Then my clutter migrated like ‘the blob’ to the kitchen table. I piled books and articles around the house, even in my bedroom, creating knee-high stacks wherever I went. My wife, Mary, or I would walk into the kitchen, my office, or our bedroom and immediately feel stressed out. Neither of us could stand to be in those places.
But the clutter problem was within my realm of control. One day, I took responsibility for my messy domain and tossed out as much stuff as I could bear. What I kept, I filed, I have stuck to that system to this day, and my office, kitchen, and even our bedroom are organized and pleasant. I took action and reduced my stress.
But there are also problems that we cannot control.
In 2004, we went through three major hurricanes within a period of two months, and I was very stressed out. We were without electricity for days, and the weather was extremely hot. My office was closed for a few days after each hurricane.
My roof leaked, and rain poured into our living room. Our beach condo was flooded and most of the carpeting destroyed. The stench of the garbage piling up was terrible because, the garbage truck couldn’t get through due to fallen trees and tree limbs blocking the roads. I would lie in bed thinking, What if we don’t have electricity for weeks and I’m not able to open my office or pay my bills, and then end up in extreme debt? What if I can’t find a roofing contractor since so many roofs are damaged?
After each hurricane these thoughts were running through my mind, and I was actually creating more stress for myself than what the hurricanes caused.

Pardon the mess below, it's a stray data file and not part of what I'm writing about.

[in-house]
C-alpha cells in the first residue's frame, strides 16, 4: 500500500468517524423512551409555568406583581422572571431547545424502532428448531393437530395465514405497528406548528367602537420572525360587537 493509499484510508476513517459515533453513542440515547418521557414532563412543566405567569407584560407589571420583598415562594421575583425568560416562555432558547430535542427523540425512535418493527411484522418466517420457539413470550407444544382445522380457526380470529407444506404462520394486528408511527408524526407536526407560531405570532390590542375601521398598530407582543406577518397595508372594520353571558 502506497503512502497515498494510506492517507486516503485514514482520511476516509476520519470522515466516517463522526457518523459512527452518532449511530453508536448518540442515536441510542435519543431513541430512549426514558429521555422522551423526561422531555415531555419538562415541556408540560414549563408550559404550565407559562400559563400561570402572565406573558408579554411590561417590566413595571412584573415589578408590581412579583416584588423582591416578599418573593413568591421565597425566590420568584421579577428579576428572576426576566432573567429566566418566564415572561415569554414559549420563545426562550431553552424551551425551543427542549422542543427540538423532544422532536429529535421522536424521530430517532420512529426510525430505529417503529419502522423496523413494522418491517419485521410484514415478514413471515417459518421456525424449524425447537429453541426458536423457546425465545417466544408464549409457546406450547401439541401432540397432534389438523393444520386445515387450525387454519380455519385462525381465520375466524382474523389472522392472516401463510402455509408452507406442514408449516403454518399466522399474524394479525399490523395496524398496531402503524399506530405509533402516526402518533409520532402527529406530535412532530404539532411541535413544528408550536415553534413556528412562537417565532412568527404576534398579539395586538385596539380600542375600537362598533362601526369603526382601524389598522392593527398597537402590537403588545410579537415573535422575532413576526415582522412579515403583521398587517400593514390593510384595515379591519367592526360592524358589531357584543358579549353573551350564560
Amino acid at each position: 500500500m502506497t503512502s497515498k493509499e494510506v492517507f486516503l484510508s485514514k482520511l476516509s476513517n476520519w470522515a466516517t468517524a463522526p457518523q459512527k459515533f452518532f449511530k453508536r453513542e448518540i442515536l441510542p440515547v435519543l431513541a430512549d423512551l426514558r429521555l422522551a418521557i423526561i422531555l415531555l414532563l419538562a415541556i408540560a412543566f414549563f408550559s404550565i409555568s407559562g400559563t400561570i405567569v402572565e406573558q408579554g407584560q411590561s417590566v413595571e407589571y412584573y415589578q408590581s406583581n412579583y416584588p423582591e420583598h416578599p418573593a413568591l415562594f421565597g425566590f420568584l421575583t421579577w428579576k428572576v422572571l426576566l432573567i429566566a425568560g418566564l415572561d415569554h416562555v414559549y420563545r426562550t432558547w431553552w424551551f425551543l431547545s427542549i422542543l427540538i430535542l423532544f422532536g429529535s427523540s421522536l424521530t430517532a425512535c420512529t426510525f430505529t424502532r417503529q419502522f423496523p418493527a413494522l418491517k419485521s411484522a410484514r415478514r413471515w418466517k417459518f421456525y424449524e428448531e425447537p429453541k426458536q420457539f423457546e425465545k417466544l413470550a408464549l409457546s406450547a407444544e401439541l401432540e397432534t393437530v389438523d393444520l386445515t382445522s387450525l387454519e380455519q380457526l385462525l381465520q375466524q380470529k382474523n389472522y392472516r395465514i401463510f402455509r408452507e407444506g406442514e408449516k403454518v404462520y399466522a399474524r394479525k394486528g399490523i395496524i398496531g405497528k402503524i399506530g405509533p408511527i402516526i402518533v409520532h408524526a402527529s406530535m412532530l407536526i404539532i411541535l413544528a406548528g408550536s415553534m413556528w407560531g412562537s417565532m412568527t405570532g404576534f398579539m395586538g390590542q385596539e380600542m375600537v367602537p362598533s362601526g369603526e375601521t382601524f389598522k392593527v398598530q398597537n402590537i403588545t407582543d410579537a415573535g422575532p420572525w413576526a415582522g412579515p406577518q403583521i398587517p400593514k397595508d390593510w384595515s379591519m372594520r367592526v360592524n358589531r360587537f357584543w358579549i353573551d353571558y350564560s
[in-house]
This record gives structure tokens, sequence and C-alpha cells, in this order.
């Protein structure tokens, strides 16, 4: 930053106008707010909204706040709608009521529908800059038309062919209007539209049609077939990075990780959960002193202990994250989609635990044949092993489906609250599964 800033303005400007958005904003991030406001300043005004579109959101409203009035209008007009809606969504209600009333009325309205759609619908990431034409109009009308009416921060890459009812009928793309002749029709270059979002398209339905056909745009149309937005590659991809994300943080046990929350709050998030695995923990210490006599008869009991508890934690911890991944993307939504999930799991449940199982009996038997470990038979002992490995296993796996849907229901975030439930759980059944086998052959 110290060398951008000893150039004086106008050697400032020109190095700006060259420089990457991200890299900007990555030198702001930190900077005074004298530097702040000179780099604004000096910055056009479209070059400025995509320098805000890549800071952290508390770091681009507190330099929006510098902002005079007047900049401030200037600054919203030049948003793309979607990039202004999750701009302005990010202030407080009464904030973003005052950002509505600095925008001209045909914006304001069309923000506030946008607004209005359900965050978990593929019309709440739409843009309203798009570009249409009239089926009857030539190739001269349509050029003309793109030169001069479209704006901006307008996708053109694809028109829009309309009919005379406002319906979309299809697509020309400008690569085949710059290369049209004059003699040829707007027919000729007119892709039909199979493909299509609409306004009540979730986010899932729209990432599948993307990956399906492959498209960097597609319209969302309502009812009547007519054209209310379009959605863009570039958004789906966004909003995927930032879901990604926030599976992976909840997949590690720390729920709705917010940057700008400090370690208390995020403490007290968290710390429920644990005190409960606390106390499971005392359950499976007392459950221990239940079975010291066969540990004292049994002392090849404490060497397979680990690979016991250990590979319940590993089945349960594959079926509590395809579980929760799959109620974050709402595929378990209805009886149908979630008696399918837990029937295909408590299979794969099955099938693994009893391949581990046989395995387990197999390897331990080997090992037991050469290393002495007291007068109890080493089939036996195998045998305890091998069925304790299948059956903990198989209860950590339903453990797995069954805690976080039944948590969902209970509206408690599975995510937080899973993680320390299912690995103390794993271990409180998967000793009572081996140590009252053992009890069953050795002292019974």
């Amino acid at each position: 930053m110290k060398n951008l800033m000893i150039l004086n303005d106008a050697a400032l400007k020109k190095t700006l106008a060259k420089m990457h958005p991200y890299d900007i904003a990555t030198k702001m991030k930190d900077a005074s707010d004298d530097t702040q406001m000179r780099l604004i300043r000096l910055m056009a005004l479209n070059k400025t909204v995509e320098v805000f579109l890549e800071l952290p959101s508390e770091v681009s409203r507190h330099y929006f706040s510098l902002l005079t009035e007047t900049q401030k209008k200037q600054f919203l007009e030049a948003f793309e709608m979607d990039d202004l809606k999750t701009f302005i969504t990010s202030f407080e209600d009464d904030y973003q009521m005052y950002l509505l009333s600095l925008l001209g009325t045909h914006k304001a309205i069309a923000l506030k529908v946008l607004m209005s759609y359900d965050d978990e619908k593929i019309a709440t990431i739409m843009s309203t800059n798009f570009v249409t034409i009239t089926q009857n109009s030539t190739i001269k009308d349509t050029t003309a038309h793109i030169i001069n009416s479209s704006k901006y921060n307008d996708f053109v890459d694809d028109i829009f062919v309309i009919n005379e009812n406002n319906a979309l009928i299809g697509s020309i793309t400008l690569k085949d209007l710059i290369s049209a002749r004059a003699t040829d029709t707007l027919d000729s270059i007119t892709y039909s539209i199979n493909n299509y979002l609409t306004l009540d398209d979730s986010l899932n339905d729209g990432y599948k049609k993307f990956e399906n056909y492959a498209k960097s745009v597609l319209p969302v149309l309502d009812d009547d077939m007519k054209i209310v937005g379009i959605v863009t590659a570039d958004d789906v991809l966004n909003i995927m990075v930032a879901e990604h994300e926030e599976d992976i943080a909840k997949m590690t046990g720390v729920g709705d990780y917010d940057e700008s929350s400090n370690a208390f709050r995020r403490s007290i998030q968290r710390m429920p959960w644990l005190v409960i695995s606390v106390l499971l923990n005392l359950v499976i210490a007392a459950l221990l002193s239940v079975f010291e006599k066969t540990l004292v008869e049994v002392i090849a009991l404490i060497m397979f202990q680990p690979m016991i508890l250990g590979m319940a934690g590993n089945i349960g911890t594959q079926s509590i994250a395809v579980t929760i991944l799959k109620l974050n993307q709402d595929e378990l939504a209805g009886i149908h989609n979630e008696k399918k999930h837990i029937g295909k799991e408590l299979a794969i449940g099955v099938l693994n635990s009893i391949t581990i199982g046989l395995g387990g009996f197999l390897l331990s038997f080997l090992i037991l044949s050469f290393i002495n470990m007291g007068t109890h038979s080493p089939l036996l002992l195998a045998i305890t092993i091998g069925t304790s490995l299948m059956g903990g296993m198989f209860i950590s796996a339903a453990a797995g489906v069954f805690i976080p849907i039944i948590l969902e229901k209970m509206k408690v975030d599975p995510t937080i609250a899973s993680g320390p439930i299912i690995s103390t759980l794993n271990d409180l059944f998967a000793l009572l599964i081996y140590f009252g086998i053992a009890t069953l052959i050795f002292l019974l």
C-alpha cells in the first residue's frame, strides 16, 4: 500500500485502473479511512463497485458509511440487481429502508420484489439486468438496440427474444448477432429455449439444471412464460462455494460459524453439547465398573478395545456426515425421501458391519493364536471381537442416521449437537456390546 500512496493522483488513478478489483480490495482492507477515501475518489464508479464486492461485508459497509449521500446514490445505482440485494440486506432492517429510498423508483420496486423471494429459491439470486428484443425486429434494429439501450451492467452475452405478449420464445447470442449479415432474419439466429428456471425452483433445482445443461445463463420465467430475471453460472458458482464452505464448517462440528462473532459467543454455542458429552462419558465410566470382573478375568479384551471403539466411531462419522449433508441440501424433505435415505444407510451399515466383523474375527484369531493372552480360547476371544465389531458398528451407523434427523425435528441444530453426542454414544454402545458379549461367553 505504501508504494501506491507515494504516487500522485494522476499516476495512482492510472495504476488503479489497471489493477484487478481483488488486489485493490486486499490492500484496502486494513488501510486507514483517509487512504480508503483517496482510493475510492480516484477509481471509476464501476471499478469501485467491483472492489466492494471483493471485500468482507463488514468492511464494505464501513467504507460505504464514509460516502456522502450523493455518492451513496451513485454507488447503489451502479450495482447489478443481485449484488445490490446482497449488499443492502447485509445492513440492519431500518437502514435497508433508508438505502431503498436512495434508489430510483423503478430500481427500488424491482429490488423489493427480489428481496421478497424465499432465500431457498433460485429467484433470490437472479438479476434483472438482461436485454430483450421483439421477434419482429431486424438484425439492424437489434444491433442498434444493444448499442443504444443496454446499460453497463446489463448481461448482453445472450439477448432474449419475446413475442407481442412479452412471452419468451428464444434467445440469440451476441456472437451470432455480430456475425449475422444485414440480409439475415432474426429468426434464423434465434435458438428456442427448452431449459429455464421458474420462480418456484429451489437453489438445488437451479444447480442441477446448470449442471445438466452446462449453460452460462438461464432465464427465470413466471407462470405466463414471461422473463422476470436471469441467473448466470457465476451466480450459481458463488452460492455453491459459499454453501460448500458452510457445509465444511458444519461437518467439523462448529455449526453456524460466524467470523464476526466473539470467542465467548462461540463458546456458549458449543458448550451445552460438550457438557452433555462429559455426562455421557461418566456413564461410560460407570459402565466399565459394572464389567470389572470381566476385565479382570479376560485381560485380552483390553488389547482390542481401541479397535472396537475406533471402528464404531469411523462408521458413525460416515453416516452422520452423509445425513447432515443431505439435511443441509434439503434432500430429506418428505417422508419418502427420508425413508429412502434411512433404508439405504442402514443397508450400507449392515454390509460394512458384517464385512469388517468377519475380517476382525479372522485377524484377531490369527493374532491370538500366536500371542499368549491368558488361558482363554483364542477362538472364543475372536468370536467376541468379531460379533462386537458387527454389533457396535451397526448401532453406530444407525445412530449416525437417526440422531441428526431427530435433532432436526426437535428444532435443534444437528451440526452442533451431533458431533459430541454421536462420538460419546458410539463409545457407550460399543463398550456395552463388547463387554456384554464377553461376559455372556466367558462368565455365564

Although each hurricane lasted no longer than a day and left a lot of debris that took a few days to clean up, I continued to stress for weeks afterward. My perceptions were at the root of my stress, and they determined how I saw the situation- positive or negative. Instead of having a grateful attitude, I had a ‘worrywart’ attitude.
This emotional habit was triggering a continued release of stress hormones. You see, even through the traumatic experiences of the hurricanes that had passed, I was reliving the stress in my mind over and over, and spewing out stress hormones in the process.
Everybody has to deal with unwanted, uncontrollable stress in their lives- natural disasters, unexpected job loss, the death of a loved one, an accident, an illness. All of these lie mostly in outside of our realm of control. They require us to change our perception and reactions.
It should be noted that, stress can be bad (like experiencing a financial setback), but it can also be good (like getting married). Stress generally falls into two categories; situations we can control, and situations that are uncontrollable and beyond our skill or knowledge. If we don’t learn to manage stress well, it eventually affects every part of us, from inside out.
Practical suggestions on how to deal with stress
Susan Smith Jones in her newest book, The Joy Factor offers seven suggestions of a cost-free stress relief solution. These solutions are outlined below;
Exercise is one of the best ways to reduce stress.
Meditate and breathe deeply–
Your first 40 minutes in the morning should set the tone for your day. Combined with breath work, meditation can balance the flow of stress hormones.
Eat a diet that takes stress off your digestive system-